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Raymond Isaac: Direction so each other's on the best tax Reggie is the worst succession strategy and when you create an organization where you have a lifestyle business and it's usually signified by

 

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Raymond Isaac: The private parking spots with the

 

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Raymond Isaac: With the personalized license plates with the class near the luxury car parked in it right by the front door because God forbid the owner has to walk, any more than two feet to get in the front door.

 

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Raymond Isaac: Everybody that has a last name of the company has a two initials after a BMP in the back shop or all the toys in the employees are loading up outside

 

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Raymond Isaac: And things like it's they see that. I mean, you can't affect an organization, any more than what you throw in somebody's face and how you how you've run the business where

 

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Raymond Isaac: There's two sets of rules. There's two sets of operation. I mean to have one of my brothers who was an equal owner with me take his orders literally from

 

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Raymond Isaac: A person who's been with us about eight years and is probably half his age.

 

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Raymond Isaac: But is the service manager is earned his way up. We've created that that opportunity where there is no glass ceiling, because it is a family business.

 

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Raymond Isaac: And anybody can be successful. And I love Anthony. You're a great place because I have about the same thing. We're average age in the 30s, but that leadership team that are going to be making. And that's currently are making some very good money.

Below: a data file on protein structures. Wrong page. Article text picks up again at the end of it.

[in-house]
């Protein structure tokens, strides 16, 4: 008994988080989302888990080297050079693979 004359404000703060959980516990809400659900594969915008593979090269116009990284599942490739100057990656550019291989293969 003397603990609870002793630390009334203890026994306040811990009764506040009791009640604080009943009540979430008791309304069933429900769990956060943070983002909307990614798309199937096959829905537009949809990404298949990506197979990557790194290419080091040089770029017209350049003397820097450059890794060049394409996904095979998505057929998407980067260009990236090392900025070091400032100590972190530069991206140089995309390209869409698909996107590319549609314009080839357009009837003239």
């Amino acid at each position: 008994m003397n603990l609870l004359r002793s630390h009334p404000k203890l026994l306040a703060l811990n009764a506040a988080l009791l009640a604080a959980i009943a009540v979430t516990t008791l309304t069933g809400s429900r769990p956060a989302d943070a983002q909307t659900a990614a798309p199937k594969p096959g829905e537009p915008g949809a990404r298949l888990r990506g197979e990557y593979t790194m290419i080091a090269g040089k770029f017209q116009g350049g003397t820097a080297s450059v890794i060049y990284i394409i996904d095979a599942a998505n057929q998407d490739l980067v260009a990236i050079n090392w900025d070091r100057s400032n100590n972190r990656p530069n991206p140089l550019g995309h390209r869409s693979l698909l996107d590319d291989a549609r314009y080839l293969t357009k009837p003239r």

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Raymond Isaac: Salary wise you know they they can support their families and have a great living and salary why some of them make more money than all the owners.

 

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Raymond Isaac: I have sales people that might make more money than me. Which, you know what, that's an equity business because if you have set up everything properly.

 

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Raymond Isaac: You have a business that is run like General Electric. And at the end of the year, you've done very well you set up the order

 

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Raymond Isaac: And you, everybody knows the rules of engagement and how the game is going to be played. And if you play the game right then and only then do you get your reward.

 

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Raymond Isaac: And that is how we've always run Isaac, and as I said, it's, it's like General Electric, where we could have. We don't currently but we could have an owner who isn't part of the business and they can't just walk in and tell people what to do.

 

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Raymond Isaac: And we had that for years. My sister was an owner, but she wasn't in the business and she didn't even have a key to the place. There was no reason for her. And just as I could be an owner and stock of General Electric, and I can't walk in and tell anybody what to do.